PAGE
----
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Archives - January 2001

January 1, 2001

All that I have written seems to me like straw compared to what has now been revealed to me.

– St. Thomas Aquinas

January 2, 2001

The Soul should always stand ajar.

– Emily Dickinson, <strong>Poems by Emily Dickinson</strong> (1896)

January 3, 2001

Each time someone stands up for an ideal, or acts to improve the lot of others, or strikes out against injustice, they send forward a ripple of hope.

– Robert F. Kennedy

January 4, 2001

A poet looks at the world as a man looks at a woman.

– Wallace Stevens, <strong>Opus Posthumous: Adagia</strong> (1957)

January 5, 2001

Wit is the salt of conversation, not the food.

– William Hazlitt, <strong>Lectures on the English Comic Writer (1951)</strong>

January 6, 2001

He who would write and can't write can surely review.

– James Russell Lowell, <strong>A Fable for Critics (1848)</strong>

January 7, 2001

Letters...have souls.

– Heloise, <strong>The World's Greatest Letters (1940)</strong>

January 8, 2001

You don't have to burn books to destroy a culture. Just get people to stop reading them.

– Ray Bradbury

January 9, 2001

Remember that not getting what you want is sometimes a wonderful stroke of luck.

– Dalai Lama

January 10, 2001

In matters of great importance, style, not sincerity, is a vital thing.

– Oscar Wilde, <strong>The Importance of Being Earnest</strong>

January 11, 2001

A classic is something that everybody wants to have read and nobody wants to read.

– Mark Twain, <strong>Mark Twain's Speeches (1923)</strong>

January 12, 2001

A willfully ignorant person is a corrupt government's best slave.

– Unknown

January 13, 2001

Lives that flash in sunshine, and lives that are born in tears, receive their hue from circumstances.

– Harriet A. Jacobs, <strong>Incidents in the Life of a Slave Girl</strong>

January 14, 2001

I am part of all that I have met.

– Tennyson

January 15, 2001

A man who won't die for something is not fit to live.

– Martin Luther King, Jr.

January 16, 2001

The hearts that never lean, must fall.

– Emily Dickinson

January 17, 2001

Creativity is allowing yourself to make mistakes. Art is knowing which ones to keep.

– Scott Adams, creator of <strong>Dilbert</strong>

January 18, 2001

A difference of taste in jokes is a great strain on the affections.

– George Eliot, <strong>Daniel Deronda</strong>

January 19, 2001

Democracies are most commonly corrupted by the insolence of demagogues.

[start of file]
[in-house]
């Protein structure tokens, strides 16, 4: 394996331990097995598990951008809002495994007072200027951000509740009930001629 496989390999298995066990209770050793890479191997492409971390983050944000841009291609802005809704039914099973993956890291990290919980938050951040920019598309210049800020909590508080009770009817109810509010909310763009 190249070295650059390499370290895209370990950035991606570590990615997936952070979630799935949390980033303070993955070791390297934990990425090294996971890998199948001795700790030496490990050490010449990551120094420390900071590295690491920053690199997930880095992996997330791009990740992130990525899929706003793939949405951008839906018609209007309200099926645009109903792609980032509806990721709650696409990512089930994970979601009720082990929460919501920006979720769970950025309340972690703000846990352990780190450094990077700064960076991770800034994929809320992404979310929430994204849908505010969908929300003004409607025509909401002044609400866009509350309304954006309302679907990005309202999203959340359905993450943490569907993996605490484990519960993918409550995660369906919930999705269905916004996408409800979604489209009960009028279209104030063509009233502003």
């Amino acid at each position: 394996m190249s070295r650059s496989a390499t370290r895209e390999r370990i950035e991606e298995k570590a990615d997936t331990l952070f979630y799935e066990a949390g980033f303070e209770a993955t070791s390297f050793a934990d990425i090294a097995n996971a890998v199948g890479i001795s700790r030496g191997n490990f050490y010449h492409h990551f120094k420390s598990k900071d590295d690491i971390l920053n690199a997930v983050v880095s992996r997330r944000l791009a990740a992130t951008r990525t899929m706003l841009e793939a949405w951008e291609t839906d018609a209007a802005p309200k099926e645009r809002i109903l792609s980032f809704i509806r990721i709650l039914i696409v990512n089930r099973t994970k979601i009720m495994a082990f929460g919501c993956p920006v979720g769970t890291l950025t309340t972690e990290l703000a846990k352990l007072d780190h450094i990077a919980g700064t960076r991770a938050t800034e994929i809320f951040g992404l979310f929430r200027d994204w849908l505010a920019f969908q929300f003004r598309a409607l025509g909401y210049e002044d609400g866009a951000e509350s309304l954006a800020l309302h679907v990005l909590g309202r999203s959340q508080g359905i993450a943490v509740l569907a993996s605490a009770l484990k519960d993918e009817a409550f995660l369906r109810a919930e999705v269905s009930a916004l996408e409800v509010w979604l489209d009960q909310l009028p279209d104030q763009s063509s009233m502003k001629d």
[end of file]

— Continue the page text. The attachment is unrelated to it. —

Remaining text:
– Aristotle

January 20, 2001

Perversity is the muse of modern literature.

– Susan Sontag, <strong>Against Interpretation (1966)</strong>

January 21, 2001

Birth is the start / of loneliness / & loneliness the start / of poetry.

– Erica Jong, &quot;Dear Marys, Dear Mother, Dear Daughter,&quot; <strong>Loveroot (1975)</strong>

January 22, 2001

Morality is a test of our conformity rather than our integrity.

– Jane Rule, in Alan Twigg, <strong>For Openers (1981)</strong>

January 23, 2001

Ignorance is the mother of presumption.

– Marie de Gournay, <strong>The Ladies' Grievance (1626)</strong>

January 24, 2001

Necessity does the work of courage.

– George Eliot

January 25, 2001

History will be kind to me, for I intend to write it.

– quoted by Richard Nixon to Barbara Walters (1985)

January 26, 2001

Who profits from all this writing activity? The manufacturers of the typewriters and typing paper, of course. And the U.S. Post Office.

– William Targ, <strong>Indecent Pleasures (1975)</strong>

January 27, 2001

My true friends have always given me that supreme proof of devotion, a spontaneous aversion for the man I love.

– Colette

January 28, 2001

Racism is used both to create false differences among us and to mask very significant ones.

– Mirtha Quintanales, <strong>This Bridge Called My Back (1983)</strong>

January 29, 2001

You don't have to burn books to destroy a culture. Just get people to stop reading them.

– Ray Bradbury

January 30, 2001

In America the word revolutionary is used to sell pantyhose.

– Rita Mae Brown

January 31, 2001

Sex annihilates identity, and the space given to sex in contemporary novels is an avowal of the absence of character.

– Mary McCarthy, <strong>On the Contrary (1961)</strong>